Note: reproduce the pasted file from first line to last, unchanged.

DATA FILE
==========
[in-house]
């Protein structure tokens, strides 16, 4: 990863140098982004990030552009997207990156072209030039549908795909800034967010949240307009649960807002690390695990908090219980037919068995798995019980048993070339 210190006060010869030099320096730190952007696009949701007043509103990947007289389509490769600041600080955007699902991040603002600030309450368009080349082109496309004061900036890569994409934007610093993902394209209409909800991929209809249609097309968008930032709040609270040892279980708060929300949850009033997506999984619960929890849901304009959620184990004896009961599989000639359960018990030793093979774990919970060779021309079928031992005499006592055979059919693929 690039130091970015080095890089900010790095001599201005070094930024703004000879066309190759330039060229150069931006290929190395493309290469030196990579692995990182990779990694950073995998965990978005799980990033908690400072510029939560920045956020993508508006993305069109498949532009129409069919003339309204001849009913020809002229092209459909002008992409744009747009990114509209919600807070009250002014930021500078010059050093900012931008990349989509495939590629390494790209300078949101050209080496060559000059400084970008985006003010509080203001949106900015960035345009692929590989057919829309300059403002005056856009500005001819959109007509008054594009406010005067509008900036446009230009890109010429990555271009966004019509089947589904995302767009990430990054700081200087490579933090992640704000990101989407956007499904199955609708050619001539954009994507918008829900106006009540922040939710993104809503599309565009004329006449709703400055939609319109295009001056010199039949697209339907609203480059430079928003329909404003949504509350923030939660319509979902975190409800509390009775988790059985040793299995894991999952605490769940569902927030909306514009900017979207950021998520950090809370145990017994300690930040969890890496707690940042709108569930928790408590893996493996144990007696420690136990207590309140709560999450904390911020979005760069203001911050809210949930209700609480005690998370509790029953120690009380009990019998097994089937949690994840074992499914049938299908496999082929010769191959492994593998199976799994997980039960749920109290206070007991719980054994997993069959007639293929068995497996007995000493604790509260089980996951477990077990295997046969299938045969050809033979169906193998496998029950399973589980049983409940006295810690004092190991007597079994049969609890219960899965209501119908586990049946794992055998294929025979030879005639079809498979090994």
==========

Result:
[in-house]
């Protein structure tokens, strides 16, 4: 990863140098982004990030552009997207990156072209030039549908795909800034967010949240307009649960807002690390695990908090219980037919068995798995019980048993070339 210190006060010869030099320096730190952007696009949701007043509103990947007289389509490769600041600080955007699902991040603002600030309450368009080349082109496309004061900036890569994409934007610093993902394209209409909800991929209809249609097309968008930032709040609270040892279980708060929300949850009033997506999984619960929890849901304009959620184990004896009961599989000639359960018990030793093979774990919970060779021309079928031992005499006592055979059919693929 690039130091970015080095890089900010790095001599201005070094930024703004000879066309190759330039060229150069931006290929190395493309290469030196990579692995990182990779990694950073995998965990978005799980990033908690400072510029939560920045956020993508508006993305069109498949532009129409069919003339309204001849009913020809002229092209459909002008992409744009747009990114509209919600807070009250002014930021500078010059050093900012931008990349989509495939590629390494790209300078949101050209080496060559000059400084970008985006003010509080203001949106900015960035345009692929590989057919829309300059403002005056856009500005001819959109007509008054594009406010005067509008900036446009230009890109010429990555271009966004019509089947589904995302767009990430990054700081200087490579933090992640704000990101989407956007499904199955609708050619001539954009994507918008829900106006009540922040939710993104809503599309565009004329006449709703400055939609319109295009001056010199039949697209339907609203480059430079928003329909404003949504509350923030939660319509979902975190409800509390009775988790059985040793299995894991999952605490769940569902927030909306514009900017979207950021998520950090809370145990017994300690930040969890890496707690940042709108569930928790408590893996493996144990007696420690136990207590309140709560999450904390911020979005760069203001911050809210949930209700609480005690998370509790029953120690009380009990019998097994089937949690994840074992499914049938299908496999082929010769191959492994593998199976799994997980039960749920109290206070007991719980054994997993069959007639293929068995497996007995000493604790509260089980996951477990077990295997046969299938045969050809033979169906193998496998029950399973589980049983409940006295810690004092190991007597079994049969609890219960899965209501119908586990049946794992055998294929025979030879005639079809498979090994």